The steps involved
Being a headhunter may not be rocket science but there are a lot of moving parts to master. The process of bringing together the right client (in my case law firms and/or companies) and the right attorney (the "candidate") is intricate; it begins with your first contact with the candidate and continues with gathering her story (who she is, why she became a lawyer, what she likes and dislikes about her job, what her future goals are, and so on), building trust with the candidate, formulating a search strategy, promoting her to your clients, fixing her resume and deal sheet/case list, preparing her for interviews, setting up interviews, and finally shepherding her through the offer and acceptance phase.
These steps occur while you are learning as much as you can about your clients and their needs, and it requires a lot more than simply pushing a button on a fax machine. It requires patience, empathy, good judgment, and perhaps above all -- selflessness. This may seem counterintuitive to attorneys, since their perception of headhunters is often that they are aggressive and opportunistic, preying on job-seekers' weaknesses in order to gain a quick buck. But a headhunter who focuses on his bottom line at the expense of the needs of his candidates and clients won't last long, especially in this economy.~
To be beneficial to your candidates and clients, you have got to be able to empty your head of your preconceptions and priorities and fully absorb theirs. Getting into the brains of your candidates - understanding and appreciating what makes them tick -- is critical to earning their trust as well as enabling you to represent them intelligently. Similarly, understanding the "sell" of your clients - what makes them unique and particularly appropriate for certain candidates -- is the only way to maintain your clients' respect and preserve your relationship with them long term.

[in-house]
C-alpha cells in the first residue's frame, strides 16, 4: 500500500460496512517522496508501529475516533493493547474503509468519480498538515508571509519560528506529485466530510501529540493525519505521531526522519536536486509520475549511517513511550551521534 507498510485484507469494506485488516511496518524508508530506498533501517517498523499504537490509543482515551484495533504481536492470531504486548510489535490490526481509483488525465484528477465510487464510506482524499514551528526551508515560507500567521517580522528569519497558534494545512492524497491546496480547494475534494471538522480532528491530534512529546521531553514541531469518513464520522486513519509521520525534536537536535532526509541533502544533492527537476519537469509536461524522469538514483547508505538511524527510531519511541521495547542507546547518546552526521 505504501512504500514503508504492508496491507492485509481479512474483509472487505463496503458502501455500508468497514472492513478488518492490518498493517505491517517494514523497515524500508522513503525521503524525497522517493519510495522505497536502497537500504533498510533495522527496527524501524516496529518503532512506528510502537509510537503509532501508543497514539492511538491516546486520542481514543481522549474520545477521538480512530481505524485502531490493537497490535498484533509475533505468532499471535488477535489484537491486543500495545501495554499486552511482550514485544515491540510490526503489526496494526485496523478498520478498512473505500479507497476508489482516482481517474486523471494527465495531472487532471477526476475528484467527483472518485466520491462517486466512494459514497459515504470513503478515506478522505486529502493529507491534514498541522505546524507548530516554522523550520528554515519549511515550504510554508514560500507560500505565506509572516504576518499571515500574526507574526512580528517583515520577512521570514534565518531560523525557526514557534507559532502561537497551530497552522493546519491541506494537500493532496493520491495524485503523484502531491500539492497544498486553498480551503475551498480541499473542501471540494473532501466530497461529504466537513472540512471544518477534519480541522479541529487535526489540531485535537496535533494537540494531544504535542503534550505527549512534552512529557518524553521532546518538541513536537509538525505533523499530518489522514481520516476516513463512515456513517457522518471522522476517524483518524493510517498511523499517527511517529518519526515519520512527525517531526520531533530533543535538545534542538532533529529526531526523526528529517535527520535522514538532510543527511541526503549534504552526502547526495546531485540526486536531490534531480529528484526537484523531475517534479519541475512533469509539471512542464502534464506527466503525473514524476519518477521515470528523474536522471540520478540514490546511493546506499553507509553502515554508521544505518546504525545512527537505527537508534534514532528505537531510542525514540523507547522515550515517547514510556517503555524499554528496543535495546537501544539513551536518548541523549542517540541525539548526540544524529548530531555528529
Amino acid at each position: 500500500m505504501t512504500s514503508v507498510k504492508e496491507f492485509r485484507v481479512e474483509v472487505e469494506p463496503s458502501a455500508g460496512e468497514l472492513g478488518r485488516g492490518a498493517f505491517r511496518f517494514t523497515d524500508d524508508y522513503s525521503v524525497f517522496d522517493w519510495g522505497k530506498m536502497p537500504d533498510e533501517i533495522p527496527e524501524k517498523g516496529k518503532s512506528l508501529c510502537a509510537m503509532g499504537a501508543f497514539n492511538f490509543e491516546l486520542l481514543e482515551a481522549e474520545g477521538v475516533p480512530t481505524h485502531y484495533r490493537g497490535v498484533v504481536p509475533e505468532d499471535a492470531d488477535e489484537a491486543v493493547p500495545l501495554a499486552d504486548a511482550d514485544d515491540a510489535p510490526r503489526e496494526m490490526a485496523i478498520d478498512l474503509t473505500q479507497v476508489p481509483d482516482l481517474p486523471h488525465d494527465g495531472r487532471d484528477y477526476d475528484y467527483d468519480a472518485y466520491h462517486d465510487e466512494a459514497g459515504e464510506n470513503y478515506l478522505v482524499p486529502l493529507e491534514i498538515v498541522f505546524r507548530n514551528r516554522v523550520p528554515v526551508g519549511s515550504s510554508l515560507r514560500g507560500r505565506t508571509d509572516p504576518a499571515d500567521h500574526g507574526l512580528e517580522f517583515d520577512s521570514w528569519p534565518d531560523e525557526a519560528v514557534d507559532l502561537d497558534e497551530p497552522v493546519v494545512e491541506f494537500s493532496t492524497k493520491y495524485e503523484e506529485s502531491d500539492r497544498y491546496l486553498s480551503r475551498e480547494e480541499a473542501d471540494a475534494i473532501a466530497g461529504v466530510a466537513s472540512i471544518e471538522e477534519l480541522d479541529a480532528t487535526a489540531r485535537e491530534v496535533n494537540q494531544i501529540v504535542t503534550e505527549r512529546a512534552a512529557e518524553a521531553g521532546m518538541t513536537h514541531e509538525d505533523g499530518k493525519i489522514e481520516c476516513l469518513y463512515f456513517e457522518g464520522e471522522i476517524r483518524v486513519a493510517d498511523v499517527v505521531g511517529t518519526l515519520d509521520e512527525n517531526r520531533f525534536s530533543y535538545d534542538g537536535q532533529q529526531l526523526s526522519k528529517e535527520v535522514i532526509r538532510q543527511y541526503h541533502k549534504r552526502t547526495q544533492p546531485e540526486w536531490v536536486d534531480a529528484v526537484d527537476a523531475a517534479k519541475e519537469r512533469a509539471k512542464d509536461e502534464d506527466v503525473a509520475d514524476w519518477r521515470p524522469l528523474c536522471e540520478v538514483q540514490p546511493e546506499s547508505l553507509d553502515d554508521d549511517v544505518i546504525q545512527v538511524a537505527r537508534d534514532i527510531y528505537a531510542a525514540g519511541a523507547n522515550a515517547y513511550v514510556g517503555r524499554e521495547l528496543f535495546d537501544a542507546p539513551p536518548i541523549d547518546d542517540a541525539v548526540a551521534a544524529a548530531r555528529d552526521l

Acknowledging the skeptics
Lawyers are often skeptical of the role that a headhunter can or should play in their careers. I remember feeling suspicious of headhunters when I started out at a top-five New York firm straight out of Harvard Law School in 1997. Part of my distrust of headhunters around that time was justified; the legal market was hot, which kept a lot of unscrupulous headhunters afloat. But when I analyze myself honestly I realize that my distrust was also motivated by an arrogant presumption (or hope?) that I didn't need them, that I was smart enough to fend for myself and that to admit to a complete stranger that I may have failed to think through all of the implications and potential pitfalls of my career choices would somehow feel humiliating. Who were they to advise me anyway?
Now that I find myself on the other end of that dialogue, I've had to hone a new skill set. While it was once my job to advocate from one, inflexible position, acknowledging alternative arguments only in order to better dismantle them, now I am learning to tease out all of the awkward contractions, the buried bogeymen, and remind highly-credentialed, accomplished people that it is ok not to have all of the answers. Removing your ego from the process to focus on theirs, with the ultimate aim of improving their professional development prospects, is what my new job is all about. And it's a real one.
Carrie A. Mandel is a Managing Director in the New York office of Major, Hagen & Africa. She earned her J.D. cum laude from Harvard Law School and her B.A. summa cum laude in comparative literature from Princeton University, where she was elected to Phi Beta Kappa. Carrie practiced as a litigation associate, focusing on intellectual property, at Simpson Thacher & Bartlett and Patterson Belknap Webb & Tyler.
"So why did you become a headhunter?" A lot of attorneys have asked me this question since I left my law firm over a year ago, some of whom I used to work with. Most ask it with a mixture of incredulity and suspicion, as if I've quit working altogether and bought a million lottery tickets, hoping to cash in big with one or two. I used to feel defensive when my former colleagues asked me this, even a bit embarrassed. But now, having helped a fair number of attorneys find their way to greener legal pastures, I am confident in the value a good headhunter can add and therefore comfortable with the question. So here's my answer.